For the first time in its presidency of the G20, Argentina is hosting country representatives from across the globe to address the best ways of curtailing corruption and promoting integrity in state-owned enterprises (SOEs).
Controlled by national governments, SOEs rank among the largest companies in the world, often serving as some of the biggest employers in their country. SOEs are central to the daily lives of citizens, providing critical goods and public services in sectors such as transport, utilities, telecommunications and health. When SOEs work inefficiently due to corruption and other malpractice, ordinary citizens feel the impact: trains are delayed, households go without power or water, and the sick are deprived of essential medical treatment.
SOEs are particularly vulnerable to corruption because of their closeness to politicians and public officials, and the scale of the resources, contracts and operations they control.
Examples from South Africa, India and Brazil
Further details have recently emerged of a scandal that involves three SOEs in two G20 countries, South Africa and India. The Johannesburg branch of India’s state-owned Bank of Baroda played a crucial role in moving hundreds of millions of dollars into offshore accounts originating from illegal deals involving taxpayer money. According to an investigation by the Organized Crime and Corruption Reporting Project (OCCRP) and The Hindu, two state-owned South African companies provided the millions: electricity utility, Eskom, and railroad company, Transnet.
In Latin America in the last two years, corruption scandals involving SOEs have highlighted a devastating waste of taxpayer money through over-priced contracts and corruption-related fines. As part of Operation Car Wash, one of the world’s largest corruption scandals, employees of Petrobras, the Brazilian state oil company, took approximately US$788 million in bribes in return for construction contracts, and used public money to illegally fund political parties.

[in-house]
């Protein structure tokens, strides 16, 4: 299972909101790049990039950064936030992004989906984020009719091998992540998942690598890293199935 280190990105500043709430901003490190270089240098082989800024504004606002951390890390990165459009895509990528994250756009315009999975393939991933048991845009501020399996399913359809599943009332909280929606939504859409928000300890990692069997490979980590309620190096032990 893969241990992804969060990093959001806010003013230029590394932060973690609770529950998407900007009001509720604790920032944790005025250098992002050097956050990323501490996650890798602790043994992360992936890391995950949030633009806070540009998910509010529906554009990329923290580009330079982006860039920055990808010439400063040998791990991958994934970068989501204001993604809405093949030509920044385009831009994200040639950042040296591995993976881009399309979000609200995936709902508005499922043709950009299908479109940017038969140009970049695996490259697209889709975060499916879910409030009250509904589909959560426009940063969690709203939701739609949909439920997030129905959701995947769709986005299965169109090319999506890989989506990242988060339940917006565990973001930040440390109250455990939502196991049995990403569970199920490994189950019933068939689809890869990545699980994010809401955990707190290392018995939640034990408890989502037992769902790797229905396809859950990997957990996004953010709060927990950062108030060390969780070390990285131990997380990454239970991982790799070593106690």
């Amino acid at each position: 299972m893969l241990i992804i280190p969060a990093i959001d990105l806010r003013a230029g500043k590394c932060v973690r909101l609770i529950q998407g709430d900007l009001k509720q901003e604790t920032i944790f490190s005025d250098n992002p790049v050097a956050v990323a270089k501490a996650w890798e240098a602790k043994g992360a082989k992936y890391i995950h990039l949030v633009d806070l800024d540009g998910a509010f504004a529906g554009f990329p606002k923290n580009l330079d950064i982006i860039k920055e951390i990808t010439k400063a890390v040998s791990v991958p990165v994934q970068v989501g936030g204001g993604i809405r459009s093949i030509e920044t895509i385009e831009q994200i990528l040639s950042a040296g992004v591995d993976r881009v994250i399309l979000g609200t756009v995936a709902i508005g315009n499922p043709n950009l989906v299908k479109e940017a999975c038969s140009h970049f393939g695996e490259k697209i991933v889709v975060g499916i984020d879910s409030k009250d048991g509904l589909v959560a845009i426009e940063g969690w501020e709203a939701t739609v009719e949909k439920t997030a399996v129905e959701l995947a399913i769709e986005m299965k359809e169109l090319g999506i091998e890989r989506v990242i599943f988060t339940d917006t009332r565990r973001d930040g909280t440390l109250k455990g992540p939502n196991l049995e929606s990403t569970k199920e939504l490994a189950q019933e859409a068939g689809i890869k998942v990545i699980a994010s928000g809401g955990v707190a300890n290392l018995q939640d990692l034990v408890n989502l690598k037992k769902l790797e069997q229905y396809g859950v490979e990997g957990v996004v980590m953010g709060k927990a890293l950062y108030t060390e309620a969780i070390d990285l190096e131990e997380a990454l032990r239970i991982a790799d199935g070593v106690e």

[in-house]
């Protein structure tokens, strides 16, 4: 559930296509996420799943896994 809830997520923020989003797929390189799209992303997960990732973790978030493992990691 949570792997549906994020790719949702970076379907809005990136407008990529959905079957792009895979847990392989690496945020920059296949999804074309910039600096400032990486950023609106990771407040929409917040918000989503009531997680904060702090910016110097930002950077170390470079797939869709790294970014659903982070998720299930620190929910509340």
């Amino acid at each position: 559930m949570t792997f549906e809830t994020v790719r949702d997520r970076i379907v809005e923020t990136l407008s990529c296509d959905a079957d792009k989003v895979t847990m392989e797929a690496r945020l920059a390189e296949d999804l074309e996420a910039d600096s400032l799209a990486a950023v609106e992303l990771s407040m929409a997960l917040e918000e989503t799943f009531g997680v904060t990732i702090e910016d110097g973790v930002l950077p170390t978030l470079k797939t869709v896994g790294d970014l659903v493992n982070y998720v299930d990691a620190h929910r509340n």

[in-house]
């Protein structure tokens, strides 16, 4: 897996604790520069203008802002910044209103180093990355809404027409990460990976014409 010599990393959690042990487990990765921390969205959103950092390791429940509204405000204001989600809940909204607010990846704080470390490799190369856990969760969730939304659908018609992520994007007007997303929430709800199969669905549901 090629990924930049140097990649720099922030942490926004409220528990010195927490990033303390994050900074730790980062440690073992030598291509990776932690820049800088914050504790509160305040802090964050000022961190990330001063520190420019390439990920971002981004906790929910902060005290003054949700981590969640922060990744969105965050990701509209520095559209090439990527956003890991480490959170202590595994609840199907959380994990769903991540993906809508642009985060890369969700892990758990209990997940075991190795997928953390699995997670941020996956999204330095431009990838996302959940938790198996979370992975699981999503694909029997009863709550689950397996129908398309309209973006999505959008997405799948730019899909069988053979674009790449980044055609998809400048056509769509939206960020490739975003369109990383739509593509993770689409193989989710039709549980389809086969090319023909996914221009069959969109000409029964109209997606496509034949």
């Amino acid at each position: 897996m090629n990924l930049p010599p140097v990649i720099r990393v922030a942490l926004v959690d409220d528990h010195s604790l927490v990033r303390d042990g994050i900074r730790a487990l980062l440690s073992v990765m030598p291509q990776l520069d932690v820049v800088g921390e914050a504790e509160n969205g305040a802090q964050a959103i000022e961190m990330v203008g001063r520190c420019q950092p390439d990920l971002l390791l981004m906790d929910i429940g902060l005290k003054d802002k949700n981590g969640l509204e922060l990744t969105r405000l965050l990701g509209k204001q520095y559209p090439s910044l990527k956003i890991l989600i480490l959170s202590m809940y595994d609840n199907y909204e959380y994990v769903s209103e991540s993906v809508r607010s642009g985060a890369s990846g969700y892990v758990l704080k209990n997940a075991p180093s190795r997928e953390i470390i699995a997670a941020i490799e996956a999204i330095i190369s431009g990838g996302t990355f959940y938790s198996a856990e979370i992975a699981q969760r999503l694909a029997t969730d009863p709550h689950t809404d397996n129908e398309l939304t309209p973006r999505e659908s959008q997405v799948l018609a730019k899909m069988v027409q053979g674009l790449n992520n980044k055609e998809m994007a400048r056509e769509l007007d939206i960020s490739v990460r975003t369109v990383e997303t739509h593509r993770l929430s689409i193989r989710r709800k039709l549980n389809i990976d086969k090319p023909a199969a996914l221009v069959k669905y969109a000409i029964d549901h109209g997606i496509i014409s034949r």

10 anti-corruption principles for SOEs
To tackle corruption at these high-risk companies, Transparency International recently developed 10 Anti-Corruption Principles for SOEs together with a multi-stakeholder group of SOEs, businesses and international organisations. The principles provide detailed guidance for anti-corruption best practice by SOEs and complement the Organisation for Economic Co-operation and Development’s Guidelines on Corporate Governance of SOEs.
Integrity and transparency are at the heart of these principles. As entities ultimately owned by citizens, SOEs have a higher responsibility to act ethically and set an example for other businesses.
“SOEs are owned by the public, so they should be beacons of integrity and transparency. Unfortunately, this does not always seem to be the case,” said Delia Ferreira Rubio, chair of Transparency International. “Citizens deserve quality infrastructure and services. By demonstrating political will at the highest level and adopting these principles, G20 leaders have it in their power to make this happen.”
SOEs cannot tackle corruption alone. Fighting corruption takes a joint effort of governments, international organisations and civil society.
There are several ways that the G20 countries meeting in Buenos Aires can contribute to this fight:
- Work with SOEs to apply the SOE principles.
- Improve transparency of how the state directs and works with SOEs.
- Encourage SOEs to act with integrity in every country they operate in, and encourage their partners to do so as well.
- Require SOEs to maintain up-to-date, online, public registers of conflicts of interest.
- Provide the public with secure channels for raising concerns about SOEs.
“G20 leaders run the risk of saying the right things but not putting those words into action. They have already adopted a number of anti-corruption principles, including on open data, integrity in public procurement and corporate ownership transparency in recent years. Putting them into action would dramatically help clean up SOEs and restore trust in government,” said Katja Bechtel, Transparency International’s head of business integrity.
SOEs continue to play an important role not only in their own countries, but also increasingly in countries far away from home. As they enter new markets in challenging environments, corruption risks for SOEs rise, and the need for transparency and integrity increases.
Download the 10 Anti-Corruption Principles for State-Owned Enterprises, an accompanying paper called State-Owned Enterprises: Beacons of Integrity? that makes the case for their use and a self-assessment tool for SOEs on anti-corruption practices. The tool is in a testing phase and Transparency International welcomes comments on its application to firstname.lastname@example.org. You can also download an additional paper with key information and recommendations on SOEs.
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